Maybe I will use H112 and H105 in 2015 as well, we’ll see.

Selection parameters

Now to my point. It seems under my conditions it’s better to focus in first hand on one whole season as big colonies during which no treatment should have been needed (including winter and coming spring), to select breeders. BUT then use VSH testing to tell you which one probably are the best among them, and get confirmation of their status. Of course the breeders must be good in other respects, good honeycrop, good temper and low swarming tendency.

VSH is a good tool for selecting for Varroa resistance, especially when there are difficulties  using anything else, but also as a complement when other methods are used.  I’m glad I can make VSH tests, in addition to the DWV-test I use.

Reading the hardboard

Board colony

One of the most important parts in my management system has become a simple thin hardboard in front of the entrance. The first thing I do when I come to an apiary is going reading them. They give a lot of info, important for eventual actions.

If the hardboard is empty of  dead bees, litter etc – it’s the best. Very often you find a few dead worker bees there. It seems this is of no concern.

If you find a dead queen there, the old one or a virgin, you know the hive is shifting its queen, with or without swarming. Even if the colony has had no problems with mites or viruses for a short time with the last of capped brood, you can find a few wingless bees. It seems in such a circumstance it’s of no big concern. But be careful and watch the colony carefully for eventual thymol treatment.

Board Queen etc A dead queen! Drones, some workers and one old worker pupa (to the right).

If you find a lot of dead bees. Even without wingless bees among them, I consider it to be showing the bees are fighting something. Maybe another virus than DWV.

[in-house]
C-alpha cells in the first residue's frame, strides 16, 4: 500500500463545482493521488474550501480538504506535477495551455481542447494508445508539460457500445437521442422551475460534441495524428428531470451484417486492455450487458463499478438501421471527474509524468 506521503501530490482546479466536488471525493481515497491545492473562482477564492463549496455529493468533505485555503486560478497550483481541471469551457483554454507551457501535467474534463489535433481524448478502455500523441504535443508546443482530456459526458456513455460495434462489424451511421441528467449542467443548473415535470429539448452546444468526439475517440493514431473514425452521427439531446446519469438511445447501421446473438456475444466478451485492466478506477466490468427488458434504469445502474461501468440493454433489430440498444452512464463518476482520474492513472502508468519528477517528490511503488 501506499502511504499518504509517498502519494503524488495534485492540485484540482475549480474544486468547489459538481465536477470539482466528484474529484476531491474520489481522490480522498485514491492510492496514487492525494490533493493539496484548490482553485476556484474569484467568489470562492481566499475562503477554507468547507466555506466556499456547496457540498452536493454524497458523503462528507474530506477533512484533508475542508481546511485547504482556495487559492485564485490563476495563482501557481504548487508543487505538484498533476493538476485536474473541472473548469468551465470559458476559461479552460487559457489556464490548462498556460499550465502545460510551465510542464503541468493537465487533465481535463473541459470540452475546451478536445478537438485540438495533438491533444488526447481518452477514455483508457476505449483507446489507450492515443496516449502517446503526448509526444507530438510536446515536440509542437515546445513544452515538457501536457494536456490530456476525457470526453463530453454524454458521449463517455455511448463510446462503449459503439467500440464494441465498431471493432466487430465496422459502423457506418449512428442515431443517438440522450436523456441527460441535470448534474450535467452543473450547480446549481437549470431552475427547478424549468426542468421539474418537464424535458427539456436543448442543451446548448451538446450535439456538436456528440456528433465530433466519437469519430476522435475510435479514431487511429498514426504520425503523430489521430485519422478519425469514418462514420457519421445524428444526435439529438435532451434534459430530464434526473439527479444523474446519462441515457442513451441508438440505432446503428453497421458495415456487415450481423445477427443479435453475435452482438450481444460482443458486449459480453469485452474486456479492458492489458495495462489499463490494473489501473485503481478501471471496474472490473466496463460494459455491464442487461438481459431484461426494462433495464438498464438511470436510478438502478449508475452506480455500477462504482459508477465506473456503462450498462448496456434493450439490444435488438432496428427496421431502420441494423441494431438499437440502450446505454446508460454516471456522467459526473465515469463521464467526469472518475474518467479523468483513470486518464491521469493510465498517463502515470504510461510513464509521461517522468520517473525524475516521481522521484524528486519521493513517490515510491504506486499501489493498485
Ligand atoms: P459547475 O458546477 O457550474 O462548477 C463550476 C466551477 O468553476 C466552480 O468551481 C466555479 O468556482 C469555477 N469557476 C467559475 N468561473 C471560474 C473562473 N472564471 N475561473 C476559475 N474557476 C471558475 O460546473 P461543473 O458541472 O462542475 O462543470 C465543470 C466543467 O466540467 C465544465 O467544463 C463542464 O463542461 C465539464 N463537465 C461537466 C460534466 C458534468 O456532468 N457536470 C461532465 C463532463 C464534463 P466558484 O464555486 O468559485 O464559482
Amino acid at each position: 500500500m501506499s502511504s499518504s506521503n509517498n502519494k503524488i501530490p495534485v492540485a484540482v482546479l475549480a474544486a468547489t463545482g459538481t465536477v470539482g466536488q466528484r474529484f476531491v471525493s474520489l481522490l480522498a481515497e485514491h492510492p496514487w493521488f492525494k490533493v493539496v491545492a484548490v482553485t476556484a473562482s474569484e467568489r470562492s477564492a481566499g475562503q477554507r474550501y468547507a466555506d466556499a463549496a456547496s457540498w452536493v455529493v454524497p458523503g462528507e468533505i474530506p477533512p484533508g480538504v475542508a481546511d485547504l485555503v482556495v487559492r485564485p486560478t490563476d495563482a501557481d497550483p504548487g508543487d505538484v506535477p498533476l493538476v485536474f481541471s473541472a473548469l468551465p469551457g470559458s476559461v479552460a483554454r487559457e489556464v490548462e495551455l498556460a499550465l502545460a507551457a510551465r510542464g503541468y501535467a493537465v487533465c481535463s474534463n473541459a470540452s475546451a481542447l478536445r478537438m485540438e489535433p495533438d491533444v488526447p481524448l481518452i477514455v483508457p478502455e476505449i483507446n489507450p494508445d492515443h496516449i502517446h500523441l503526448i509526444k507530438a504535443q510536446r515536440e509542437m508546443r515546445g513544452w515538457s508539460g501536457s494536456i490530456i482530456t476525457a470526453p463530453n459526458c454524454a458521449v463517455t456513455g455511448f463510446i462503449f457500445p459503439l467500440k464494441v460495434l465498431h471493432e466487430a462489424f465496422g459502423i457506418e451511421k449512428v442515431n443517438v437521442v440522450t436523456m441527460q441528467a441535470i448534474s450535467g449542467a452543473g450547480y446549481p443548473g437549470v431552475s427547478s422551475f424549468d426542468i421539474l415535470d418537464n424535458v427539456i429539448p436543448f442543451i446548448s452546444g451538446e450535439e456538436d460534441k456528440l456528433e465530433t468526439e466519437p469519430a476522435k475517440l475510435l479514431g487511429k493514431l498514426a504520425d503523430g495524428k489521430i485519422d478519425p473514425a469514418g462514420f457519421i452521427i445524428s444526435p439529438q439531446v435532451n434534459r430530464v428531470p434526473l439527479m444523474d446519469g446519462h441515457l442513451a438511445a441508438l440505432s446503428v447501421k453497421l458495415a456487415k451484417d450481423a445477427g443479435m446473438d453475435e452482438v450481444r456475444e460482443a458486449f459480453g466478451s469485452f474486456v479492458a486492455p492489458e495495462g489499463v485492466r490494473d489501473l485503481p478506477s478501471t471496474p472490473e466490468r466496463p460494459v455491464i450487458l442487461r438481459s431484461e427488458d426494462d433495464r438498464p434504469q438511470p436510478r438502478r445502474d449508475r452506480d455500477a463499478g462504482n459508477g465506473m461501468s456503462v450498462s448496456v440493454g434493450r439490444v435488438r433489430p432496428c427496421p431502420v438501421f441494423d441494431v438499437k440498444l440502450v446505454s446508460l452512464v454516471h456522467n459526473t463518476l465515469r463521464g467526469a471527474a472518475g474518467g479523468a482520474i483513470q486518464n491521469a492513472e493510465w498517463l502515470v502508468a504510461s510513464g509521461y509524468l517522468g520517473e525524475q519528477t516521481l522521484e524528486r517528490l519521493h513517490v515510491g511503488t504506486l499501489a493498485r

If the colony has a lot of drones maybe due to a lot drone comb, they might start throwing them out in the middle of the season, or at least some of them. I’m not sure  sometimes how to interpret this. Sometimes it seems the colony has shifted its queen and now it’s laying and the bees have no need for many drones.

When you see white parts or whole drone pupae, the bees most probably are fighting varroa, throwing out pupae with mites. And this is a very good sign actually. Varroa mites should be a drone parasite and not a workerbee parasite. And the bees should identify them in drone brood and clean those cells with mites (that have reproducedand and have offspring) – VSH in drone brood, or just cleaning out drone brood with mites.

Board 2 Drone pupae, quite some. This colony hasn’t needed any thymol, yet anyway. And given a good crop.

The next step that I usually see among my bees after seeing drone pupae on the hardboard is seeing wingless drones there. No big concern at this stage. If the reinvasion is big, if there are some colonies not fighting the mite very well they will spread many mites to other colonies. For some colonies that may mean they will need help in fighting the mites.

Next step among my bees may be seeing young grey bees walking on the hardboard, but with ok wings. Maybe another virus than DWV. And the next step wingless bees, one or two to begin with.

Now the colony gets one or two pieces of dishcloth with thymol (5 grams each), but not immediately before harvesting honey. I take away honey first. If there will be more than 14 days to harvesting they get thymol. It’s more important to have healthy bees that pollinate well, than some more thymol in the honey you can’t taste and is of no problem for health for anyone – and a dying colony. I know out of experience.

The breeder queens have not tasted any thymol for at least one year. My stock is making progress.